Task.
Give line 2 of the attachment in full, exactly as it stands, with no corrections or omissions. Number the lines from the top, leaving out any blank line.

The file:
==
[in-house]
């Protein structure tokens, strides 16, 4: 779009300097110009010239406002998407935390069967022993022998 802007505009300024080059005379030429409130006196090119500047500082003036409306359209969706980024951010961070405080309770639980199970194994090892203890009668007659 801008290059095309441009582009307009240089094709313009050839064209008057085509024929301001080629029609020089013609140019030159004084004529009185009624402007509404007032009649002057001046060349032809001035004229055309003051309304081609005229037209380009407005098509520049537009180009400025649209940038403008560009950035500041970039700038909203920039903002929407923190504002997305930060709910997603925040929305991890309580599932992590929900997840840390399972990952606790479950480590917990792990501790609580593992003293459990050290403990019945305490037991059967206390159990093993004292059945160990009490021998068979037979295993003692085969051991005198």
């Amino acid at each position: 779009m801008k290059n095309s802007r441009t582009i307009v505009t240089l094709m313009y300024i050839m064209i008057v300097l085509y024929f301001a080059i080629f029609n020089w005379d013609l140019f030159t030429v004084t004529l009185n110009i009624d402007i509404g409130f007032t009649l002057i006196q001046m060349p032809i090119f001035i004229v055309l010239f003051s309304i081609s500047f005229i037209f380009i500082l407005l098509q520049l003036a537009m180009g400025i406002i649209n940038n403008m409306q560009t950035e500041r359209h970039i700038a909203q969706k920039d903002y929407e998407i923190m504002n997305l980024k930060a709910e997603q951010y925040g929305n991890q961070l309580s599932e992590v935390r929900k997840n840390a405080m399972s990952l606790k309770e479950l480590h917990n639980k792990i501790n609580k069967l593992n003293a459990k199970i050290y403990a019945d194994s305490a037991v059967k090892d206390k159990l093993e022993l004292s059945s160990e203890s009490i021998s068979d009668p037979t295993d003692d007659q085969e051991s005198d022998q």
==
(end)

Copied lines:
């Protein structure tokens, strides 16, 4: 779009300097110009010239406002998407935390069967022993022998 802007505009300024080059005379030429409130006196090119500047500082003036409306359209969706980024951010961070405080309770639980199970194994090892203890009668007659 801008290059095309441009582009307009240089094709313009050839064209008057085509024929301001080629029609020089013609140019030159004084004529009185009624402007509404007032009649002057001046060349032809001035004229055309003051309304081609005229037209380009407005098509520049537009180009400025649209940038403008560009950035500041970039700038909203920039903002929407923190504002997305930060709910997603925040929305991890309580599932992590929900997840840390399972990952606790479950480590917990792990501790609580593992003293459990050290403990019945305490037991059967206390159990093993004292059945160990009490021998068979037979295993003692085969051991005198």